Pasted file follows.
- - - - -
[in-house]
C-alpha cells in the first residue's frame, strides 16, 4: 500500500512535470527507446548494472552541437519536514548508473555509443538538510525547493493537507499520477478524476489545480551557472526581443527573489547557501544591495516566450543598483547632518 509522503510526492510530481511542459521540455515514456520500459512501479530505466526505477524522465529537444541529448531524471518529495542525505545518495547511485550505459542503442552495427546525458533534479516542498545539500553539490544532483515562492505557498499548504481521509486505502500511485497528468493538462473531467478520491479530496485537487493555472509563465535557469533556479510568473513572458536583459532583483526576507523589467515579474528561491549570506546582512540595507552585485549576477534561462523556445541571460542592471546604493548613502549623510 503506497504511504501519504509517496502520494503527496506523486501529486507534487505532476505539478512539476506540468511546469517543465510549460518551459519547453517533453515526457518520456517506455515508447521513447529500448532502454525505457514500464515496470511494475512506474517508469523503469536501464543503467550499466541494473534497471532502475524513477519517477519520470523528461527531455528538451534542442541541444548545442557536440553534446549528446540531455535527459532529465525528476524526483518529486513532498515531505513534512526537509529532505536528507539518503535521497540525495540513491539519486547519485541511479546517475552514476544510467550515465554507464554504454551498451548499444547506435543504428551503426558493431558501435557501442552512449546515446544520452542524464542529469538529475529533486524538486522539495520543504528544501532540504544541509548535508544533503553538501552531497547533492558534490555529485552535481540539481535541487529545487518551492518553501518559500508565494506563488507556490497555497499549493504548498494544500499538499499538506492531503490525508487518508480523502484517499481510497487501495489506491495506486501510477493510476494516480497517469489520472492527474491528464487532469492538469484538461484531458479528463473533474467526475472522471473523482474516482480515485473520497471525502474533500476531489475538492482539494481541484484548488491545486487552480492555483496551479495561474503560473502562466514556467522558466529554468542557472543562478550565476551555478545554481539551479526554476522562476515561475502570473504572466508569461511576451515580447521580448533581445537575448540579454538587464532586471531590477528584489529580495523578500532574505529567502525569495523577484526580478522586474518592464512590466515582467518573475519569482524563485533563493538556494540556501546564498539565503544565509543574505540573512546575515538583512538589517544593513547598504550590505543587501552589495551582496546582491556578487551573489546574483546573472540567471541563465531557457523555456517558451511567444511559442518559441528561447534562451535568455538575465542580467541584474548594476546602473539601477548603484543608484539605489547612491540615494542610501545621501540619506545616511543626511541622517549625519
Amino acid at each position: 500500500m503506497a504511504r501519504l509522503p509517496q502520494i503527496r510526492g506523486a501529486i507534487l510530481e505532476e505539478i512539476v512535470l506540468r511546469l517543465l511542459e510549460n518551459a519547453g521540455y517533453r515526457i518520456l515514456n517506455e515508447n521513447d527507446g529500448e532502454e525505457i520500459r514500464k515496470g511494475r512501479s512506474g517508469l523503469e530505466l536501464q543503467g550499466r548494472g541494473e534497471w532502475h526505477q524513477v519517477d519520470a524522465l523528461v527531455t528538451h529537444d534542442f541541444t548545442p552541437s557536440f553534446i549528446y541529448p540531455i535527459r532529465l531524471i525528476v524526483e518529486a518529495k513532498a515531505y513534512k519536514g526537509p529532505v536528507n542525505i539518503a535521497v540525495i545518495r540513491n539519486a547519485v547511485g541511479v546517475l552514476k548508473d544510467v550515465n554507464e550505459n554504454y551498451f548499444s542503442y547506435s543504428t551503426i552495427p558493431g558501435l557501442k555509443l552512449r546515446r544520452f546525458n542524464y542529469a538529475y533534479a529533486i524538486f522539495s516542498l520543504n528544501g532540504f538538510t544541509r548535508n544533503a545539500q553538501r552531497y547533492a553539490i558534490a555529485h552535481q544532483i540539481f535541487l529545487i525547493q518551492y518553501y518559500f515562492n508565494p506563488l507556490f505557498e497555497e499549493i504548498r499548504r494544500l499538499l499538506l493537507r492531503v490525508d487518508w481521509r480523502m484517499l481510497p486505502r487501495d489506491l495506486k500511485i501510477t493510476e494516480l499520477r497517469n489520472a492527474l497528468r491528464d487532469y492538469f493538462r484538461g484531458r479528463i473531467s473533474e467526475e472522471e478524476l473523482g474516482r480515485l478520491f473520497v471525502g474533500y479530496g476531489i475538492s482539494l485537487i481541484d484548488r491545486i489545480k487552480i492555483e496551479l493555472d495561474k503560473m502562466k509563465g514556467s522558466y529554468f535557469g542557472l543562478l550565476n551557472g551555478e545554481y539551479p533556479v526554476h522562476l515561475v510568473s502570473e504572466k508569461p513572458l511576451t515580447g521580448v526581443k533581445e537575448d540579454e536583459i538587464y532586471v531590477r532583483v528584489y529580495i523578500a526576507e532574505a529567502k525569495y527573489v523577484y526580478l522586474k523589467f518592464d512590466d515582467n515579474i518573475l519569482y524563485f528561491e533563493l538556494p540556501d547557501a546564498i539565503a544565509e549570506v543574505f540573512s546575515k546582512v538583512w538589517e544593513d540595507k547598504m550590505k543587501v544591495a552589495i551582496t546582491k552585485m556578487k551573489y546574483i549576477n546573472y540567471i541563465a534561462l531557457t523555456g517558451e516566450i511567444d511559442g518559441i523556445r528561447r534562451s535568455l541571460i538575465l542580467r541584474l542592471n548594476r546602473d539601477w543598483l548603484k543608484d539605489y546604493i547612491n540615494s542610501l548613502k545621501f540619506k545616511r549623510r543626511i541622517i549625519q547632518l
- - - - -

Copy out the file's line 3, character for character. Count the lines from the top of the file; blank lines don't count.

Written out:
Amino acid at each position: 500500500m503506497a504511504r501519504l509522503p509517496q502520494i503527496r510526492g506523486a501529486i507534487l510530481e505532476e505539478i512539476v512535470l506540468r511546469l517543465l511542459e510549460n518551459a519547453g521540455y517533453r515526457i518520456l515514456n517506455e515508447n521513447d527507446g529500448e532502454e525505457i520500459r514500464k515496470g511494475r512501479s512506474g517508469l523503469e530505466l536501464q543503467g550499466r548494472g541494473e534497471w532502475h526505477q524513477v519517477d519520470a524522465l523528461v527531455t528538451h529537444d534542442f541541444t548545442p552541437s557536440f553534446i549528446y541529448p540531455i535527459r532529465l531524471i525528476v524526483e518529486a518529495k513532498a515531505y513534512k519536514g526537509p529532505v536528507n542525505i539518503a535521497v540525495i545518495r540513491n539519486a547519485v547511485g541511479v546517475l552514476k548508473d544510467v550515465n554507464e550505459n554504454y551498451f548499444s542503442y547506435s543504428t551503426i552495427p558493431g558501435l557501442k555509443l552512449r546515446r544520452f546525458n542524464y542529469a538529475y533534479a529533486i524538486f522539495s516542498l520543504n528544501g532540504f538538510t544541509r548535508n544533503a545539500q553538501r552531497y547533492a553539490i558534490a555529485h552535481q544532483i540539481f535541487l529545487i525547493q518551492y518553501y518559500f515562492n508565494p506563488l507556490f505557498e497555497e499549493i504548498r499548504r494544500l499538499l499538506l493537507r492531503v490525508d487518508w481521509r480523502m484517499l481510497p486505502r487501495d489506491l495506486k500511485i501510477t493510476e494516480l499520477r497517469n489520472a492527474l497528468r491528464d487532469y492538469f493538462r484538461g484531458r479528463i473531467s473533474e467526475e472522471e478524476l473523482g474516482r480515485l478520491f473520497v471525502g474533500y479530496g476531489i475538492s482539494l485537487i481541484d484548488r491545486i489545480k487552480i492555483e496551479l493555472d495561474k503560473m502562466k509563465g514556467s522558466y529554468f535557469g542557472l543562478l550565476n551557472g551555478e545554481y539551479p533556479v526554476h522562476l515561475v510568473s502570473e504572466k508569461p513572458l511576451t515580447g521580448v526581443k533581445e537575448d540579454e536583459i538587464y532586471v531590477r532583483v528584489y529580495i523578500a526576507e532574505a529567502k525569495y527573489v523577484y526580478l522586474k523589467f518592464d512590466d515582467n515579474i518573475l519569482y524563485f528561491e533563493l538556494p540556501d547557501a546564498i539565503a544565509e549570506v543574505f540573512s546575515k546582512v538583512w538589517e544593513d540595507k547598504m550590505k543587501v544591495a552589495i551582496t546582491k552585485m556578487k551573489y546574483i549576477n546573472y540567471i541563465a534561462l531557457t523555456g517558451e516566450i511567444d511559442g518559441i523556445r528561447r534562451s535568455l541571460i538575465l542580467r541584474l542592471n548594476r546602473d539601477w543598483l548603484k543608484d539605489y546604493i547612491n540615494s542610501l548613502k545621501f540619506k545616511r549623510r543626511i541622517i549625519q547632518l